Arriving in Australia and being processed
I left Greece on 27 August and arrived in Melbourne on Sunday, 29 August. where I was met and overwhelmed by a barrage of Border Force personnel, some of whom could hardly speak English. The process was in my opinion, gruelling, insensitive, poor attitude and dehumanising.
I was spoken to by officials from the Border Force, Immigration, Customs, a doctor, nurse, psychologist, hotel staff. A Rapid Covid-19 test was conducted.
They asked about my health status, where I had been overseas, my nutritional needs and whether I had been vaccinated.
All of this was conducted in a very strict and controlled environment. It was intended to be intimidating, I shook my head in amusement.
Mandatory (detention) quarantine
After all the checks were completed, we were driven to the IBIS Novotel Hotel in Little Lonsdale Street where we were met by armed police officers, health and security staff. Again we were subjected to more checks and questioning.
By this time, I could hardly suppress my laughter as we went through the hoops and jumps demanded by our gaolers. I was repeating myself over and over to them. I signed their documents and was finally escorted to my place of detention (not quarantine) on the 17th floor of the hotel.
I rested, showered and called my wife, Yovanna.
During my time in detention, I found sleep very difficult and tried to adjust to my new environment. To keep my mind active, I took stock of my environment.
The room was 3m by 7m. It had a shower, toilet, water basin, double bed, telephone, couch, kettle, a very small bar fridge, a bench, table and an air purifier to compensate for the dry air.
There was no window to open to allow in fresh air and there wall hardly room to exercise. The surrounding high-rise building cut out the sun.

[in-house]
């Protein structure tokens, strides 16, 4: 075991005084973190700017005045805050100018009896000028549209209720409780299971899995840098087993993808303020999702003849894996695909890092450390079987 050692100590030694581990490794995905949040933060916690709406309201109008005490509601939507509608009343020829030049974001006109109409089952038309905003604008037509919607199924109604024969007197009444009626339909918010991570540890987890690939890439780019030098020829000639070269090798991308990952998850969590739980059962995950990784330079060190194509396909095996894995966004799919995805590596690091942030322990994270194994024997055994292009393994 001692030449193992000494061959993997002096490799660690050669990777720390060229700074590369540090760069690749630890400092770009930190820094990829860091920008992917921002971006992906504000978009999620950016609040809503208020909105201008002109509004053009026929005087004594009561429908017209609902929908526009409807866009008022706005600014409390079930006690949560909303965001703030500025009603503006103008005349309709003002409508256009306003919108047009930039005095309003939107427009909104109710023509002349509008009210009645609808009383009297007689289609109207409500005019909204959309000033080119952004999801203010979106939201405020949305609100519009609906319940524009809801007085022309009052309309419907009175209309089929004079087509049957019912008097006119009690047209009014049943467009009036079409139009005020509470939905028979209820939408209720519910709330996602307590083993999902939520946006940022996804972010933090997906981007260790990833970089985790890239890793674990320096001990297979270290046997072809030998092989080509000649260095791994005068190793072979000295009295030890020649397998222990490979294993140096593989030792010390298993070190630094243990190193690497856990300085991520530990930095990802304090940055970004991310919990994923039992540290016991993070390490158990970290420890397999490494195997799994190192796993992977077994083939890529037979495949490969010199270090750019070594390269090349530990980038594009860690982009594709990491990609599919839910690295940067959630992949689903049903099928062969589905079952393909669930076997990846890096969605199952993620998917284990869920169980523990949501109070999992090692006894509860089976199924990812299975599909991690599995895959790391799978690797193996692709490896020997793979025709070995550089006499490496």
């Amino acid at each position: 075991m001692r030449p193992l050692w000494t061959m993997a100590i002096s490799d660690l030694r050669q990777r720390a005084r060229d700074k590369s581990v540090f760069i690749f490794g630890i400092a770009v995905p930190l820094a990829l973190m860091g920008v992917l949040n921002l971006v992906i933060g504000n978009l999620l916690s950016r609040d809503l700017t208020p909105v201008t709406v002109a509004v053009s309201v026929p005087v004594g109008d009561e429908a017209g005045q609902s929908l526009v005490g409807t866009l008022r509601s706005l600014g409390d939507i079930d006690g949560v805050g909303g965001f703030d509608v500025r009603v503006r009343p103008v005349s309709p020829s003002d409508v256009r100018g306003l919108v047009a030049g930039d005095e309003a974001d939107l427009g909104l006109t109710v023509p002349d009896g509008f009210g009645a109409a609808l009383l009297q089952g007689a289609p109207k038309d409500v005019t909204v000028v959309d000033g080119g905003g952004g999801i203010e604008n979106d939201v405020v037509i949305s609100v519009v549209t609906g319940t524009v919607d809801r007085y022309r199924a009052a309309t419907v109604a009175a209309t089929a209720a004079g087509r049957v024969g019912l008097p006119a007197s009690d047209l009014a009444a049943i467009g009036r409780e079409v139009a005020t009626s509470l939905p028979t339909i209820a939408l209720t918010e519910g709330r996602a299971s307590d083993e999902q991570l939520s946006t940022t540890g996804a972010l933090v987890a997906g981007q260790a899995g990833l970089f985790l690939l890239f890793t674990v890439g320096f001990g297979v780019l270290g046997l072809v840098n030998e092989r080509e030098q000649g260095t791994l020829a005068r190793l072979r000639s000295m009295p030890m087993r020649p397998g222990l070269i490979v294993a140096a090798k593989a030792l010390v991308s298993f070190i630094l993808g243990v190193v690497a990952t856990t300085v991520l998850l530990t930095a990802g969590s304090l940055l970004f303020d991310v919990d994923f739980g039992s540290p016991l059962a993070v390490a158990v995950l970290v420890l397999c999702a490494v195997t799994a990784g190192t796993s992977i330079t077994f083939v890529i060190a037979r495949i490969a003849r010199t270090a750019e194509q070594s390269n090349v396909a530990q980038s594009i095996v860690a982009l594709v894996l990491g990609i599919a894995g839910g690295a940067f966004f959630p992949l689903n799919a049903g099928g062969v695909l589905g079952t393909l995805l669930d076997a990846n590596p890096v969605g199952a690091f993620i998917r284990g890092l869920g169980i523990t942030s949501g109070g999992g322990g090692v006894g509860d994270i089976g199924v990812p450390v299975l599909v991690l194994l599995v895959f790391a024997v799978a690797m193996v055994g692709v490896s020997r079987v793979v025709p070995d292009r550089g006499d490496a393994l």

To make life easier, I ensured that my medication and emergency protocols were in place in the event of an emergency. This proved a useful precaution.
Over the next 14 days, I wore only jocks (underpants) as the room temperature varied between 22°C and 23°C.
Doctors, nurses, psychologists, detention and hotel staff kept in touch by telephone to check on my well being.
On reflection, I was not a happy chappie at all. After all, I had abided by all the requirements implemented by the relevant Australian authorities: I had been vaccinated with Pfizer twice, been tested numerous times and had a PCR test three days before I left Greece. All of it was for nothing as I had expected to go into home quarantine when I returned to Melbourne.
Although the food provided was healthy and natural, it was not much to my liking. I exercised my body in the one metre by one metre shower by stretching my limbs and arching my back.
I cannot fault the staff and all those associated with my incarceration as they were just doing their job. Everyone, to a point, was pleasant, but would not budge from the parameters they had been given.